From ghost town to sustainable destination? Yes, it’s possible! In Italy, there are more than 5,000 abandoned villages. Some of these have been reborn thanks to sustainable tourism..

The Italian towns are pieces of history set among the valleys of our territories. Unfortunately for many years affected by increased depopulation. People move to the cities and let these charming towns to their fate: to become ghosts. When a ghost village is reborn, however, something magical happens … We discover the history of 4 villages recovered that have given rise to incredible projects and opportunities for sustainable tourism.

Ghost town
Ghost town, photo of Ondablv, via flikcr

Today it is a trend studied by several research projects in Italy, including “Geographies of the derelictation” research group of the Politecnico di Milano, in collaboration with the Faculty of Architecture of Ascoli Piceno and the University of Naples Federico II, initiated the project “Italy of villages derelict.” The data showed that the abandoned towns are more than 5,000 of which 3000 are at risk of extinction and that represents 72% of all Italian municipalities.

According to these studies, the causes are varied. The cities, historical antagonists, represented since the early 50’s with the economic boom, the goal of many villagers creating a rural exodus. Even natural disasters like earthquakes have been a discouraging factor to live in the towns often located in inaccessible areas and totally surrounded by nature.

So a ghost town comes back to life

Ghost village of Santo Stefano Sextantio in Abruzzo transformed into a widespread eco-sustainable hotel
Ghost village of Santo Stefano Sextantio in Abruzzo transformed into a widespread eco-sustainable hotel

Today these towns, if not completely uninhabited, are populated mostly by elderly people that do not want to leave their homes.

Fortunately, since the nineties, another trend has increased: the discovery. Some tourism initiatives have indeed tried to redevelop these villages for the purpose of a sustainable and responsible tourism.

The projects of interventions have been promoted by associations as “Most beautiful villages in Italy“, “Unpli (Union of Pro Loco) and Touring Italian Club, and individually by the citizens.

1. Torri Superiore in Liguria

Torri Superiore Ecovillage
Torri Superiore, photo of Utopias para caminar, via Flikcr

One of the most famous and successful examples is certainly the Ecovillage Torri Superiore near Ventimiglia. For many years it has been totally derelict, but since the 90s is affected by an initiative of restoration by the Cultural Association Torri Superiore. Today it is a popular tourist destination and offers the best of a sustainable holiday. Not only it can offer medieval views and natural beauty to explore by bike or on foot but offers to the visitors the best of the local agriculture.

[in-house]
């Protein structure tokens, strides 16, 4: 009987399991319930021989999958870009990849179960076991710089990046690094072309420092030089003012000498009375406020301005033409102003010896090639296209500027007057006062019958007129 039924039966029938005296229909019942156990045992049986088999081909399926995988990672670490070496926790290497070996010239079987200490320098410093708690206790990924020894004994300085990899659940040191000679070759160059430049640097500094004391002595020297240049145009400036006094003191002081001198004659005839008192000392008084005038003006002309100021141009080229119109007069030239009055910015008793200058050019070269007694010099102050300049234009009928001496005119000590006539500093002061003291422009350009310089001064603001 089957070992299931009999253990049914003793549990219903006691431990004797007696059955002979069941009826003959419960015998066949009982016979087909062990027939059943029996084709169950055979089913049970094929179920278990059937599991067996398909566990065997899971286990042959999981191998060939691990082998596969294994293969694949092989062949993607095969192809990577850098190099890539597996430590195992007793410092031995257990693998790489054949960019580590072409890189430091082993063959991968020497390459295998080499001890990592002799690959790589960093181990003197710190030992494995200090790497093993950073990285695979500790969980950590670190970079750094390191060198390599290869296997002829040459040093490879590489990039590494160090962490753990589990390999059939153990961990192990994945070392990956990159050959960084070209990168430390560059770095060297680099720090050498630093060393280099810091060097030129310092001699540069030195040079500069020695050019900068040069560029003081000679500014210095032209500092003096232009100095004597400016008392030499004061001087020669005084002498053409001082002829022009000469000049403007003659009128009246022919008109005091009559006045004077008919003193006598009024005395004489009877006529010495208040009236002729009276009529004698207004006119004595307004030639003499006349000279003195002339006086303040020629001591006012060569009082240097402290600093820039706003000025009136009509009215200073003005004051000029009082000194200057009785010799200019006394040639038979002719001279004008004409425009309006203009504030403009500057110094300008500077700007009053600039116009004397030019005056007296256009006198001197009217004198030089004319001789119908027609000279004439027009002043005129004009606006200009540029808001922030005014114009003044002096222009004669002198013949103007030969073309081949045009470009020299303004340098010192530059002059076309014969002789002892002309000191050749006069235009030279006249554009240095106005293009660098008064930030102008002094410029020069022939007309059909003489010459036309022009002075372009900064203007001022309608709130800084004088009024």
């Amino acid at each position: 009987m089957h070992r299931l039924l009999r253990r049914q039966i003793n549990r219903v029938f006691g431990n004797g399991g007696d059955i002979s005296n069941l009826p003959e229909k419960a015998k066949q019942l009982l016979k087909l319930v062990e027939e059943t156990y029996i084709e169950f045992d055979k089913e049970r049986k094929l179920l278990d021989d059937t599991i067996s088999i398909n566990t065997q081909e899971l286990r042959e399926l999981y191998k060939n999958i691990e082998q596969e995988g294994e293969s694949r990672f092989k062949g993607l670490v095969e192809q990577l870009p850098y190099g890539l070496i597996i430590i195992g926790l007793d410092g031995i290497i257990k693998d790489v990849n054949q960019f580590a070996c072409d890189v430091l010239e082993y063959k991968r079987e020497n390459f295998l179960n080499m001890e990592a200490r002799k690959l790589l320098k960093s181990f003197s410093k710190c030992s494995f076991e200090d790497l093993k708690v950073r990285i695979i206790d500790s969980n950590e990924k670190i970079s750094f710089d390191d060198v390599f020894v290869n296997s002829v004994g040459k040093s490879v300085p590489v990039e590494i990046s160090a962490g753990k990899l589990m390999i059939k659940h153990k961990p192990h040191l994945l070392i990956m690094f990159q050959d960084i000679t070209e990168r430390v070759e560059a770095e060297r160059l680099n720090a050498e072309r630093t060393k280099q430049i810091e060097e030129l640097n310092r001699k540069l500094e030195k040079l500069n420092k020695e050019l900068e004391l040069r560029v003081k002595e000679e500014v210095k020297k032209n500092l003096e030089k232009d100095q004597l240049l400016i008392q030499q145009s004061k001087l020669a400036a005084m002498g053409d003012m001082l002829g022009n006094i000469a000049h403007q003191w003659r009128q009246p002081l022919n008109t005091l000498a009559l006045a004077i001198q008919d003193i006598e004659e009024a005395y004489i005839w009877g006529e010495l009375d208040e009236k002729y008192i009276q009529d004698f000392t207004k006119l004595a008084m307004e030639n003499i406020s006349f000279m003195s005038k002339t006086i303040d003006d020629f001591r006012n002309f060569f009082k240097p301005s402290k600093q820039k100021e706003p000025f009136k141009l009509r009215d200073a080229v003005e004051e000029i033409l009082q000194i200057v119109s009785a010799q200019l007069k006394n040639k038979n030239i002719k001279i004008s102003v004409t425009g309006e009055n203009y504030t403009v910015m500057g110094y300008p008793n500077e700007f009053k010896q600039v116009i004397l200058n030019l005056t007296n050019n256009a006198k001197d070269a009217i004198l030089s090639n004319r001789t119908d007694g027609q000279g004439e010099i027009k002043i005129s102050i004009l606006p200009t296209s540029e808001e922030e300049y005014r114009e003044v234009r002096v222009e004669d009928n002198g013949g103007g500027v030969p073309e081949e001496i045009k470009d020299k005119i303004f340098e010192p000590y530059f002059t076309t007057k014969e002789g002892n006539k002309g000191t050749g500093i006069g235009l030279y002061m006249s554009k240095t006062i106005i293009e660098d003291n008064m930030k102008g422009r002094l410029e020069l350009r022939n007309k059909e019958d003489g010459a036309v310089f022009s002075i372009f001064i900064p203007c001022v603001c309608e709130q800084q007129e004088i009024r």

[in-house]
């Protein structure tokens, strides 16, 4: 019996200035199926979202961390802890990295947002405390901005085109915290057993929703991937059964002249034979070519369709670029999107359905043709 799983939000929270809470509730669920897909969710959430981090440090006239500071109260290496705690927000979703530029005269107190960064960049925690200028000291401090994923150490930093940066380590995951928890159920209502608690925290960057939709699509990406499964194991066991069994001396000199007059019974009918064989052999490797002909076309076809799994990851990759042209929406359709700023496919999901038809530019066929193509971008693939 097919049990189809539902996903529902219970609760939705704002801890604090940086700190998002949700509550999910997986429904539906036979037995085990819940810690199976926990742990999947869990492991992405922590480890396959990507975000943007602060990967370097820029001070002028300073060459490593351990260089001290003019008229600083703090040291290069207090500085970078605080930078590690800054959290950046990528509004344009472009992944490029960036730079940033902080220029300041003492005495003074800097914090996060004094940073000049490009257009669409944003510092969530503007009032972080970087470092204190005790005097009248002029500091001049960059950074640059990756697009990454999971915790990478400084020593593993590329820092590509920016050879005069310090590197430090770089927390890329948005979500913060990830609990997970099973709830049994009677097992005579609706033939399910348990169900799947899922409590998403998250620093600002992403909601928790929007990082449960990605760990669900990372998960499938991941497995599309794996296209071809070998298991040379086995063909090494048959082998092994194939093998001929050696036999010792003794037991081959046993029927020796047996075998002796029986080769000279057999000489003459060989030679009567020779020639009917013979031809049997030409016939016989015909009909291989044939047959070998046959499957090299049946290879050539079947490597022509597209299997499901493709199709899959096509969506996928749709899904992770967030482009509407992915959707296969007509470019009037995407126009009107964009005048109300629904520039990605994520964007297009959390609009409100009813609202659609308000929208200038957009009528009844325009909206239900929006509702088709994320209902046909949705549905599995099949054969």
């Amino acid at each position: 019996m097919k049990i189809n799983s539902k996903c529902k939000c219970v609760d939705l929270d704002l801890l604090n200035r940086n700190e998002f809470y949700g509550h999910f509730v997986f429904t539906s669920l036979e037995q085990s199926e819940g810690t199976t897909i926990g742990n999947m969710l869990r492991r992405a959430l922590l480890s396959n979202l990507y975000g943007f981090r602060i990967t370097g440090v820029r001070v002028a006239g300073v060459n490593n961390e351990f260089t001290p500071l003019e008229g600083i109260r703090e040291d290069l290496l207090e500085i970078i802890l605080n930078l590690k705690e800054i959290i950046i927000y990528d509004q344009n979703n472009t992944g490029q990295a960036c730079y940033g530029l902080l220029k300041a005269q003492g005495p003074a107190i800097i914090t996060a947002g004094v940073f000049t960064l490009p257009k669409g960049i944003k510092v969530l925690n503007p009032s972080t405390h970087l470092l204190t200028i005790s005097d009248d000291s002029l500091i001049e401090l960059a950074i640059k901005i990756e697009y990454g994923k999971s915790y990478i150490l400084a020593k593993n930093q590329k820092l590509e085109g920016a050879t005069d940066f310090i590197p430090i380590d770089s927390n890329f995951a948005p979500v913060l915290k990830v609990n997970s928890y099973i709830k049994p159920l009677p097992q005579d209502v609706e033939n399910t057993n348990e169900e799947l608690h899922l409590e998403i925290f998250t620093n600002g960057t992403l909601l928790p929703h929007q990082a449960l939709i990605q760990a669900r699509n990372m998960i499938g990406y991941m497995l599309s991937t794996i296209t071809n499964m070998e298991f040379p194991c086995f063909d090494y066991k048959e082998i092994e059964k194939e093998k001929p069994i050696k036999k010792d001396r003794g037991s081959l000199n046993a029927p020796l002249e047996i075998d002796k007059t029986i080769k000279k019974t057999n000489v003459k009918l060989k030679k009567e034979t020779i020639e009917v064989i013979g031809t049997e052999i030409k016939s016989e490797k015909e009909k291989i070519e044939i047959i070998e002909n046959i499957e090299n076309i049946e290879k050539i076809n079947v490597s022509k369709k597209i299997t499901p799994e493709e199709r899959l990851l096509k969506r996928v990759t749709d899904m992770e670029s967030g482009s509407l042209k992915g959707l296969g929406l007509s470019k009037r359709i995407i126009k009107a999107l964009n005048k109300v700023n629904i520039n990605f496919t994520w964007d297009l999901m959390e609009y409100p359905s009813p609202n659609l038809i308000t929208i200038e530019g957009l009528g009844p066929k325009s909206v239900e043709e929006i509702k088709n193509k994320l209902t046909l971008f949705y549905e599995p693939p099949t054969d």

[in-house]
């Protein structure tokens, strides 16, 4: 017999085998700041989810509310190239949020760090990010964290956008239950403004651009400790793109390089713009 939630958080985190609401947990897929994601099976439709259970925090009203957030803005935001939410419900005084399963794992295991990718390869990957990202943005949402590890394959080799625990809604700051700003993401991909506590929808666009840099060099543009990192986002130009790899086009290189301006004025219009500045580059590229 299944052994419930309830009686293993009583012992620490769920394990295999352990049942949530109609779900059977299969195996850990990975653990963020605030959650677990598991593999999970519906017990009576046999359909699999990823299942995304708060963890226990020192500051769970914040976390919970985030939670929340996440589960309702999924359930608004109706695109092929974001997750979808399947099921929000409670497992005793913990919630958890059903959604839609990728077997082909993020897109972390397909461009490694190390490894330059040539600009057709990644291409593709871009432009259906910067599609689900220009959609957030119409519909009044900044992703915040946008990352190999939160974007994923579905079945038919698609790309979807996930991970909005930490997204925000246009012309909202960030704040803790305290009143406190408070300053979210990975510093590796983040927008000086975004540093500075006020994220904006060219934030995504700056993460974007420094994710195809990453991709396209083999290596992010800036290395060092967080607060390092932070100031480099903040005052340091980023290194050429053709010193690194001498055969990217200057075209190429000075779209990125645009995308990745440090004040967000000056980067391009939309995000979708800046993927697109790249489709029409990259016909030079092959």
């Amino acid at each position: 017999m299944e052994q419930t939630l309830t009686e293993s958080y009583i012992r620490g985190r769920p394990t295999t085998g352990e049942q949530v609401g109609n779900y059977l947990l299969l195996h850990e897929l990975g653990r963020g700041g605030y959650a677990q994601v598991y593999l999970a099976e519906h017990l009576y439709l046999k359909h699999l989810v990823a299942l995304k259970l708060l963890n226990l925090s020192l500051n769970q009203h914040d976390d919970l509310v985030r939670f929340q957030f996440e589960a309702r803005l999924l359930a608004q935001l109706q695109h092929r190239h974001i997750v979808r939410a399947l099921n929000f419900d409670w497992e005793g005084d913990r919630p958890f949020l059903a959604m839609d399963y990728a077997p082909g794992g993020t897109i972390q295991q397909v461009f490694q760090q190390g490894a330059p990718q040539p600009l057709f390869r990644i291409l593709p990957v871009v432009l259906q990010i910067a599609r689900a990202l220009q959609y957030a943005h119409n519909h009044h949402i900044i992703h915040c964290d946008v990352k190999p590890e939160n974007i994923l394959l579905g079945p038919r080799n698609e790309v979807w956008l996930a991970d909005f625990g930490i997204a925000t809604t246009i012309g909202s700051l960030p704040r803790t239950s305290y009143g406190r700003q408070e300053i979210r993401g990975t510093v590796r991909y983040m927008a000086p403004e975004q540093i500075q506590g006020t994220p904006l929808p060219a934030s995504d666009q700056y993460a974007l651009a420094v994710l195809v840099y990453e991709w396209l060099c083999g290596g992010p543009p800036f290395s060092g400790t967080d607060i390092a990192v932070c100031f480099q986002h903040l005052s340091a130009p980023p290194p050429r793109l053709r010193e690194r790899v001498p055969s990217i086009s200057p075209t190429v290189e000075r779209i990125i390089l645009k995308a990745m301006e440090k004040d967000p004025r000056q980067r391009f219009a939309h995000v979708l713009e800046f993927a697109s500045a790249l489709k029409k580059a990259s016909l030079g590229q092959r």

Torri Superiore former ghost village
Torri Superiore

2. Sagna Rotonda in Piedmont

Sagna Rotonda
the ancient abandoned village

One of the most successful examples of the revival of a ghost town, which has turned into eco-sustainable tourist hospitality, is that of Sagna Rotonda in Valle Maira (Cuneo).

In 2005 when Giovanni and Teresina arrived in this uncontaminated valley of Piedmont, at 1800 meters above sea level, Sagna Rotonda was a ghost village, completely abandoned for years. With passion and enthusiasm, they decide to revive this fascinating place to transform it into a unique and sustainable tourist experience, surrounded by nature. Here you can read their story and interview!

Sagna Rotonda today
Sagna Rotonda today

3. Colletta di Castelbianco in Liguria

Colletta ghost town
How it was Colletta di Castelbianco, photo by Deirden, via Flickr

Another example of the eco-friendly recovery of a ghost town is the Cittadella Telematica in Colletta Castelbianco (Savona). In this case, the recovery case focused mainly on the building design. Today the stone houses and the narrow streets have been totally restored and from the windows, you can admire the olive and cherry trees in the valley.

Colletta di Castelbianco today
Colletta di Castelbianco today, photo by Davide Papalini via Wikimedia

4. Santo Stefano Sextantio in Abruzzo

The ghost-town of Santo Stefano in Sessanio

The Hotel Santo Stefano in Sessanio is a redevelopment project with the aim to restore the identity of the smaller part of Italy. So within the town was built an hotel with a tarditional design, using antique furniture according to the principle “where it was as it was.”

Santo Stefano in Sessanio today
Santo Stefano in Sessanio today

Our suggestion is to discover these beautiful places getting a double benefit. On the one hand you will enjoy the historic beauty of these towns, often located in strategic locations for walks in the nature. On the other hand, you will help to give the right value to a forgotten Italy than need to be remembered and promoted.